Mr. Tory should defer to the experts (who spend whole careers immersed in the topic) before launching Toronto in yet another whimsical transportation direction with magical financing. The incumbent Mayor’s floundering has cost us dearly and set transportation in this city back by several years. Let’s not add even more delays and band-aids to an increasingly desperate situation. SmartTrack is the wrong track.
The front-runner in the Toronto Mayoral race has a transit plan that would make Mount Dennis (and, to a lesser degree, Weston) a transit-rich part of the city. John Tory’s transit plan includes an electrified Georgetown track for LRTs that would connect with the Eglinton LRT.
Tory leads in the polls, though the election is months away, and his transit plan is a centrepiece of his campaign. As far as YHC can see, it is, as yet, unmatched by Olivia Chow (or, needless to say, Rob Ford).
Tory’s campaign calls for a line that runs from the northeast of the city, through Union Station, back up to the airport area. It would run on the existing GO lines, except for the section after Mount Dennis, and it would be “express service”—with far fewer stops and trains than a subway. It would, however, run all-day and on 15-minute intervals, unlike today’s GO trains.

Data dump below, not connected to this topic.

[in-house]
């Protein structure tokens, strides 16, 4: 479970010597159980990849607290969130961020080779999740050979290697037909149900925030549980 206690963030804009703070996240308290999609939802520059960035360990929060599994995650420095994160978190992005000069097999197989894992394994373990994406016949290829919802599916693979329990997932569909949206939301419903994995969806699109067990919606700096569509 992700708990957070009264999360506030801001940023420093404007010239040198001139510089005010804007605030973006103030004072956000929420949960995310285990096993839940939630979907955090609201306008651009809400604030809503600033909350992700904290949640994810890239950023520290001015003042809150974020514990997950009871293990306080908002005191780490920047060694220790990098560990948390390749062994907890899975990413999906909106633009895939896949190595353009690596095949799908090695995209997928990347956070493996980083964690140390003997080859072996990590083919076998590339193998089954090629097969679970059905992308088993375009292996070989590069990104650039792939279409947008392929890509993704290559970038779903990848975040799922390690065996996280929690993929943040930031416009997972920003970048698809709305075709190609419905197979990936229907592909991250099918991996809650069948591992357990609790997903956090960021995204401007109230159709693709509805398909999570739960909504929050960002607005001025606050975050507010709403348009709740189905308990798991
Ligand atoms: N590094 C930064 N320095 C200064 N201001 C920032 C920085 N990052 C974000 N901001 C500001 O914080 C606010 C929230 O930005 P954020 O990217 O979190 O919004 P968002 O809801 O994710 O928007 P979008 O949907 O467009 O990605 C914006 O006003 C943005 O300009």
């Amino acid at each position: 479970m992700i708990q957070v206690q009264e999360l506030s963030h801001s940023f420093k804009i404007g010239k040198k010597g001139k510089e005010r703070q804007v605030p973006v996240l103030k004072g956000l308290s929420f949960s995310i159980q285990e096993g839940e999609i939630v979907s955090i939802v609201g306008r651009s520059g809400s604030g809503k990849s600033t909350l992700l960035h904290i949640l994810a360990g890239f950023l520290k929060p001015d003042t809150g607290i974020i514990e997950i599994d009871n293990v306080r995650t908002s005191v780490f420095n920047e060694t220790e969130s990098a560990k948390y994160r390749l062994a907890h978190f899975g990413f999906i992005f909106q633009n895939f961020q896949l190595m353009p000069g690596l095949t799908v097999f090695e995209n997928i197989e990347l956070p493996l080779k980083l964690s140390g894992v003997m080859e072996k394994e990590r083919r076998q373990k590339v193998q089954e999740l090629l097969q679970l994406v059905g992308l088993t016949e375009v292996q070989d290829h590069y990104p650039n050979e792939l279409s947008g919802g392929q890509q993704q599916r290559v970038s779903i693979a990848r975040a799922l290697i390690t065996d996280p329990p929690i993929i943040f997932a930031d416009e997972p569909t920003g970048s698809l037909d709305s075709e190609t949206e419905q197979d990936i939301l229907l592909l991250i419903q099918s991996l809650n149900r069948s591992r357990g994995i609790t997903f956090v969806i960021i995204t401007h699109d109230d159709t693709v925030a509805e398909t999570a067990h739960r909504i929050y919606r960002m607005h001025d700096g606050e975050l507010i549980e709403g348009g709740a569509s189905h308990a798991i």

John Tory’s campaign says, cleverly, that Toronto has a hidden and underused resource—surface rail corridors. Currently, these are used by diesel trains, but he is calling for “EMUs”—trains that look like subway cars.
The exciting part for us, though, is that the train would run all day, from Mount Dennis, and join with the Eglinton LRT. Local commuters could choose to either go downtown via Union, or crosstown on Eglinton. Either path would connect with the subway. The Weston—Mount Dennis area would have a GO train, the Eglinton LRT, and the Tory Train.
Tory says that the line could open in 7 years and be paid for by the increased taxes in the communities it benefits.¹
Your correspondent can’t find any answers to some natural questions:
Why not build to the airport instead of the industrial areas around it?
Why not use this to replace the UP Express?
Why not use the UP Express infrastructure for this?
Why does the east end get 13 stops while the west end gets only 8?
How, precisely, does it relate to the planned electrification of the GO corridors?
The plan has been generally well-received. Royson James says it is a “transformational” and “exhilarating” idea. Steve Munro, however, says that it is an idea that leaves downtowners out.